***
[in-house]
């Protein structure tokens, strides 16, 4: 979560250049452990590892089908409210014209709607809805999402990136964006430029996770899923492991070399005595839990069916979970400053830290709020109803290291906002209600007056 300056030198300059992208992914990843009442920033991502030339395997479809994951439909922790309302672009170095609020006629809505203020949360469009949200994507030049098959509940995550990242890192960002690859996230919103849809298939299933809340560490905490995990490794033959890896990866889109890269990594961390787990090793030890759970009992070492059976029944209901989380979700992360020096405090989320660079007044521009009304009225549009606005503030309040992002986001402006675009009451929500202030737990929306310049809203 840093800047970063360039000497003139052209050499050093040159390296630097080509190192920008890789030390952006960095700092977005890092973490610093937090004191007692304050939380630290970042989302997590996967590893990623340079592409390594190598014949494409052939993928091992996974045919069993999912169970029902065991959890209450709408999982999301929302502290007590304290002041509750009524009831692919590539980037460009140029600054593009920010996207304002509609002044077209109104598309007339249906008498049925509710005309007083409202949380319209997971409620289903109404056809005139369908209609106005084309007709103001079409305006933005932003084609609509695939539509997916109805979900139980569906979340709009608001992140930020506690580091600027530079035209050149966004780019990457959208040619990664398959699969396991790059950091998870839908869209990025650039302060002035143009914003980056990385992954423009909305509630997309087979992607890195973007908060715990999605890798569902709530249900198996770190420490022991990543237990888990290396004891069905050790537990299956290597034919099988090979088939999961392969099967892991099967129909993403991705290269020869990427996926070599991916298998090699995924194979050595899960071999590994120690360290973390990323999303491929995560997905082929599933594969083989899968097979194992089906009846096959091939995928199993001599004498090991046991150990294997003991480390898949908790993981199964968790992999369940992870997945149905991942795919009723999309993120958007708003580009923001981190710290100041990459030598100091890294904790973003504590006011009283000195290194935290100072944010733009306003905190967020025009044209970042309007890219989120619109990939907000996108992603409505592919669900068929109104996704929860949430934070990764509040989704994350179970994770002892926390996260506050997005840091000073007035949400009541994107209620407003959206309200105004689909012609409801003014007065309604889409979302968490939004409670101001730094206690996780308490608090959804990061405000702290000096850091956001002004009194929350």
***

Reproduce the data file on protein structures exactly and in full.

[in-house]
């Protein structure tokens, strides 16, 4: 979560250049452990590892089908409210014209709607809805999402990136964006430029996770899923492991070399005595839990069916979970400053830290709020109803290291906002209600007056 300056030198300059992208992914990843009442920033991502030339395997479809994951439909922790309302672009170095609020006629809505203020949360469009949200994507030049098959509940995550990242890192960002690859996230919103849809298939299933809340560490905490995990490794033959890896990866889109890269990594961390787990090793030890759970009992070492059976029944209901989380979700992360020096405090989320660079007044521009009304009225549009606005503030309040992002986001402006675009009451929500202030737990929306310049809203 840093800047970063360039000497003139052209050499050093040159390296630097080509190192920008890789030390952006960095700092977005890092973490610093937090004191007692304050939380630290970042989302997590996967590893990623340079592409390594190598014949494409052939993928091992996974045919069993999912169970029902065991959890209450709408999982999301929302502290007590304290002041509750009524009831692919590539980037460009140029600054593009920010996207304002509609002044077209109104598309007339249906008498049925509710005309007083409202949380319209997971409620289903109404056809005139369908209609106005084309007709103001079409305006933005932003084609609509695939539509997916109805979900139980569906979340709009608001992140930020506690580091600027530079035209050149966004780019990457959208040619990664398959699969396991790059950091998870839908869209990025650039302060002035143009914003980056990385992954423009909305509630997309087979992607890195973007908060715990999605890798569902709530249900198996770190420490022991990543237990888990290396004891069905050790537990299956290597034919099988090979088939999961392969099967892991099967129909993403991705290269020869990427996926070599991916298998090699995924194979050595899960071999590994120690360290973390990323999303491929995560997905082929599933594969083989899968097979194992089906009846096959091939995928199993001599004498090991046991150990294997003991480390898949908790993981199964968790992999369940992870997945149905991942795919009723999309993120958007708003580009923001981190710290100041990459030598100091890294904790973003504590006011009283000195290194935290100072944010733009306003905190967020025009044209970042309007890219989120619109990939907000996108992603409505592919669900068929109104996704929860949430934070990764509040989704994350179970994770002892926390996260506050997005840091000073007035949400009541994107209620407003959206309200105004689909012609409801003014007065309604889409979302968490939004409670101001730094206690996780308490608090959804990061405000702290000096850091956001002004009194929350």